KOLKATA: The Calcutta High Court on Thursday quashed a police case alleging that cine star Mithun Chakraborty’s uttering dialogues from his films at a public meeting here had caused political violence in West Bengal during the assembly elections held earlier this year.
At the public meeting on March 7, Chakraborty had said: Marbo ekhane, laash porbe shoshaney (I will hit you here and your body will fall in the crematorium) and Ek choboley chobi (just one snake bite and you will turn into a photograph), his dialogues from two popular Bengali films.
He joined the BJP on that day.
The court observed that since Chakraborty did not deny that he uttered the said dialogues, any further police investigation of the present case will be an unnecessary and vexatious exercise.
Justice Kausik Chanda quashed a police case filed by a ruling Trinamool Congress worker against the film star registered with the Maniktala police station here and pending before the court of additional chief judicial magistrate at Sealdah.
Observing that the petitioner is a popular matinee idol, Justice Chanda said the involvement of film stars in politics in the country is nothing new.
“It is also well known that film stars try to entertain and attract voters by saying cinematic dialogues in political rallies. The case in hand is no exception,” the judge said.
The court noted that Chakraborty admitted that on many occasions, on public demand, he has said those dialogues in different functions to entertain people.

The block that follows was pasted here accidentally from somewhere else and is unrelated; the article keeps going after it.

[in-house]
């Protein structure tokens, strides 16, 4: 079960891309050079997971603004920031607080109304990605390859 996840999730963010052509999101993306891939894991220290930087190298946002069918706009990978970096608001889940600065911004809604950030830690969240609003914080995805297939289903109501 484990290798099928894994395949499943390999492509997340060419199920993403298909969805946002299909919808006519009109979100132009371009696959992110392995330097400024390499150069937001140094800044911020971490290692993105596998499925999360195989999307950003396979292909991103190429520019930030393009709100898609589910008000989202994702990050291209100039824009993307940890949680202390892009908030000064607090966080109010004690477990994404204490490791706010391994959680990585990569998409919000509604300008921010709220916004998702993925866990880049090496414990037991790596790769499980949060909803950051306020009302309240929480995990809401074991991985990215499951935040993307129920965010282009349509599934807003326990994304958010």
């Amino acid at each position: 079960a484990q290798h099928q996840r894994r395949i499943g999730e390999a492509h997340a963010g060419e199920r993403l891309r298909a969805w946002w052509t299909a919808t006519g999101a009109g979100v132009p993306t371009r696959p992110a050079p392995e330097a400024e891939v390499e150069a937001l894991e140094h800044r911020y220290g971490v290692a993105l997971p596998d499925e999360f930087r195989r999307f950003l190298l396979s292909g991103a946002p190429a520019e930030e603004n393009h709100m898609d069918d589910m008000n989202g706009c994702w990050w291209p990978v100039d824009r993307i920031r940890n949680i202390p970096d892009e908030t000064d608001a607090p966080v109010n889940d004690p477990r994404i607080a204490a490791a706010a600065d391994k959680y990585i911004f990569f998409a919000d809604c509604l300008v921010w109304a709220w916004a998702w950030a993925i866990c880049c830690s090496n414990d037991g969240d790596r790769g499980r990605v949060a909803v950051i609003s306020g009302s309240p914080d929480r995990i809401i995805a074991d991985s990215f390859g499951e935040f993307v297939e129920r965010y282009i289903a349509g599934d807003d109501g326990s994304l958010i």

“The two dialogues in question are fundamentally funny, hilarious, and entertaining; it is futile to try to find the elements of hate speech in them,” the court said.
It further said the petitioner did not utter those dialogues to promote the feeling of enmity, hatred, or ill-will between different religious, racial, linguistic or regional groups or castes or communities as alleged by the complainant, and, therefore, the ingredients of offences under Sections 153A, 504, and 505 of the IPC are absent in this case.
The court noted that the petitioner uttered the dialogues on March 7, whereas the present complaint before the police was registered on May 6, after the announcement of the West Bengal assembly election result on May 2, 2021.
“It cannot be said there is any proximate nexus between the dialogues uttered by the petitioner and the widespread violence that took place in the State after the Assembly election,” the court observed.
The FIR by a Trinamool Congress worker alleged that BJP supporters had indulged in violence due to the alleged instigation of the petitioner through his film dialogues.
Chakraborty in June filed a petition before the high court seeking quashing of the case.